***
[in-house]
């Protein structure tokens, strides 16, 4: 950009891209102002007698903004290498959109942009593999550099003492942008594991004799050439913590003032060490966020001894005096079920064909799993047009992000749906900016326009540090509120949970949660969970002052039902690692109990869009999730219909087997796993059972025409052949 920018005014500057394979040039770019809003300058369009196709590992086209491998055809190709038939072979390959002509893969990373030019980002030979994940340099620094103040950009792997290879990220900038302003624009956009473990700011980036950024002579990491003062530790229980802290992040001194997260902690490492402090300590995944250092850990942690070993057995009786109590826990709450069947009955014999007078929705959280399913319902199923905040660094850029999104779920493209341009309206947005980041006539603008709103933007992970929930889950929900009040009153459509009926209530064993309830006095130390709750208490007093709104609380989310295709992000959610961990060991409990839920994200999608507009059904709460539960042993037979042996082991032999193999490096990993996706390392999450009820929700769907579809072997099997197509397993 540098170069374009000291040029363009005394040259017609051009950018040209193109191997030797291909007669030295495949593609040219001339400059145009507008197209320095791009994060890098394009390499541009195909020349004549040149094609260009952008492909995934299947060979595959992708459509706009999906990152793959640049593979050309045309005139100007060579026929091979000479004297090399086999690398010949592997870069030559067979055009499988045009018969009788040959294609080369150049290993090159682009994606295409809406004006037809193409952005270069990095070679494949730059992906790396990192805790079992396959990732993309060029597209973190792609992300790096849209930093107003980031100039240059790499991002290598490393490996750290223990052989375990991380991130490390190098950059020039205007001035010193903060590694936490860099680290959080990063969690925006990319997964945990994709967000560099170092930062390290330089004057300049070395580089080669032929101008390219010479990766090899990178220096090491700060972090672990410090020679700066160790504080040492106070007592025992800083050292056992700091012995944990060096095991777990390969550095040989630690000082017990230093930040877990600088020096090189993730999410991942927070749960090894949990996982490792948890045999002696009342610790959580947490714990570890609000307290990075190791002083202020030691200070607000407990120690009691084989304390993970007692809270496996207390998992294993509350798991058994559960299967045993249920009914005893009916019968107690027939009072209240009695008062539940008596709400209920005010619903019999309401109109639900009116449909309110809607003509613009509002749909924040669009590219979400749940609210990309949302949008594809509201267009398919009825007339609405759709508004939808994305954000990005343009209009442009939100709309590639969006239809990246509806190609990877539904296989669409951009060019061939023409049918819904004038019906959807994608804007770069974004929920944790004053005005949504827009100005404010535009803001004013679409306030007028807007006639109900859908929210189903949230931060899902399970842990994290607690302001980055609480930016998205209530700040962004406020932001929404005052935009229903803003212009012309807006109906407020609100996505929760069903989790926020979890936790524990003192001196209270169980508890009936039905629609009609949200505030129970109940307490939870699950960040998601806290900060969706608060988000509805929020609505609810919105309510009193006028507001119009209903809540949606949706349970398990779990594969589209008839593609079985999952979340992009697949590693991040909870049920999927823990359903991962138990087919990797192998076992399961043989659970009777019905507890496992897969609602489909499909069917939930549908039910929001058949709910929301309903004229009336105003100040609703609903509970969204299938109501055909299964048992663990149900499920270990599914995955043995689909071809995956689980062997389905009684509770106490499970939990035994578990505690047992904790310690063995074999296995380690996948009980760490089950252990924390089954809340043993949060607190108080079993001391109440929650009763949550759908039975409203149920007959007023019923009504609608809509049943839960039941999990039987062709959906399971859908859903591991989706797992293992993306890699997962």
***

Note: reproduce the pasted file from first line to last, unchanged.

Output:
[in-house]
């Protein structure tokens, strides 16, 4: 950009891209102002007698903004290498959109942009593999550099003492942008594991004799050439913590003032060490966020001894005096079920064909799993047009992000749906900016326009540090509120949970949660969970002052039902690692109990869009999730219909087997796993059972025409052949 920018005014500057394979040039770019809003300058369009196709590992086209491998055809190709038939072979390959002509893969990373030019980002030979994940340099620094103040950009792997290879990220900038302003624009956009473990700011980036950024002579990491003062530790229980802290992040001194997260902690490492402090300590995944250092850990942690070993057995009786109590826990709450069947009955014999007078929705959280399913319902199923905040660094850029999104779920493209341009309206947005980041006539603008709103933007992970929930889950929900009040009153459509009926209530064993309830006095130390709750208490007093709104609380989310295709992000959610961990060991409990839920994200999608507009059904709460539960042993037979042996082991032999193999490096990993996706390392999450009820929700769907579809072997099997197509397993 540098170069374009000291040029363009005394040259017609051009950018040209193109191997030797291909007669030295495949593609040219001339400059145009507008197209320095791009994060890098394009390499541009195909020349004549040149094609260009952008492909995934299947060979595959992708459509706009999906990152793959640049593979050309045309005139100007060579026929091979000479004297090399086999690398010949592997870069030559067979055009499988045009018969009788040959294609080369150049290993090159682009994606295409809406004006037809193409952005270069990095070679494949730059992906790396990192805790079992396959990732993309060029597209973190792609992300790096849209930093107003980031100039240059790499991002290598490393490996750290223990052989375990991380991130490390190098950059020039205007001035010193903060590694936490860099680290959080990063969690925006990319997964945990994709967000560099170092930062390290330089004057300049070395580089080669032929101008390219010479990766090899990178220096090491700060972090672990410090020679700066160790504080040492106070007592025992800083050292056992700091012995944990060096095991777990390969550095040989630690000082017990230093930040877990600088020096090189993730999410991942927070749960090894949990996982490792948890045999002696009342610790959580947490714990570890609000307290990075190791002083202020030691200070607000407990120690009691084989304390993970007692809270496996207390998992294993509350798991058994559960299967045993249920009914005893009916019968107690027939009072209240009695008062539940008596709400209920005010619903019999309401109109639900009116449909309110809607003509613009509002749909924040669009590219979400749940609210990309949302949008594809509201267009398919009825007339609405759709508004939808994305954000990005343009209009442009939100709309590639969006239809990246509806190609990877539904296989669409951009060019061939023409049918819904004038019906959807994608804007770069974004929920944790004053005005949504827009100005404010535009803001004013679409306030007028807007006639109900859908929210189903949230931060899902399970842990994290607690302001980055609480930016998205209530700040962004406020932001929404005052935009229903803003212009012309807006109906407020609100996505929760069903989790926020979890936790524990003192001196209270169980508890009936039905629609009609949200505030129970109940307490939870699950960040998601806290900060969706608060988000509805929020609505609810919105309510009193006028507001119009209903809540949606949706349970398990779990594969589209008839593609079985999952979340992009697949590693991040909870049920999927823990359903991962138990087919990797192998076992399961043989659970009777019905507890496992897969609602489909499909069917939930549908039910929001058949709910929301309903004229009336105003100040609703609903509970969204299938109501055909299964048992663990149900499920270990599914995955043995689909071809995956689980062997389905009684509770106490499970939990035994578990505690047992904790310690063995074999296995380690996948009980760490089950252990924390089954809340043993949060607190108080079993001391109440929650009763949550759908039975409203149920007959007023019923009504609608809509049943839960039941999990039987062709959906399971859908859903591991989706797992293992993306890699997962």